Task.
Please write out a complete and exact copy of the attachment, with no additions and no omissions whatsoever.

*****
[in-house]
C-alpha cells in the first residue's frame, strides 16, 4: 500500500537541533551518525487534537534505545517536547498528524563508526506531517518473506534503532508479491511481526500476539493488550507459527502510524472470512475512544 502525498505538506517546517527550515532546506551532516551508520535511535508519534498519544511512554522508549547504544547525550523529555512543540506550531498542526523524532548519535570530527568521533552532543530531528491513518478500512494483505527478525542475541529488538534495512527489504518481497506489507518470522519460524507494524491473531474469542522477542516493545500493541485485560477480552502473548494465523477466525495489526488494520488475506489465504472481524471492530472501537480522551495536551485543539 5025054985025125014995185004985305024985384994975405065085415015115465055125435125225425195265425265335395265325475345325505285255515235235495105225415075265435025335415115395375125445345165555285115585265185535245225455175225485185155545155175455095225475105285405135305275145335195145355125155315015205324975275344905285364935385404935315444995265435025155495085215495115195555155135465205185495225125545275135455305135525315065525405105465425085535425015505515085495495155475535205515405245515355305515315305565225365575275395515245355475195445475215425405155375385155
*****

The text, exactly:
[in-house]
C-alpha cells in the first residue's frame, strides 16, 4: 500500500537541533551518525487534537534505545517536547498528524563508526506531517518473506534503532508479491511481526500476539493488550507459527502510524472470512475512544 502525498505538506517546517527550515532546506551532516551508520535511535508519534498519544511512554522508549547504544547525550523529555512543540506550531498542526523524532548519535570530527568521533552532543530531528491513518478500512494483505527478525542475541529488538534495512527489504518481497506489507518470522519460524507494524491473531474469542522477542516493545500493541485485560477480552502473548494465523477466525495489526488494520488475506489465504472481524471492530472501537480522551495536551485543539 5025054985025125014995185004985305024985384994975405065085415015115465055125435125225425195265425265335395265325475345325505285255515235235495105225415075265435025335415115395375125445345165555285115585265185535245225455175225485185155545155175455095225475105285405135305275145335195145355125155315015205324975275344905285364935385404935315444995265435025155495085215495115195555155135465205185495225125545275135455305135525315065525405105465425085535425015505515085495495155475535205515405245515355305515315305565225365575275395515245355475195445475215425405155375385155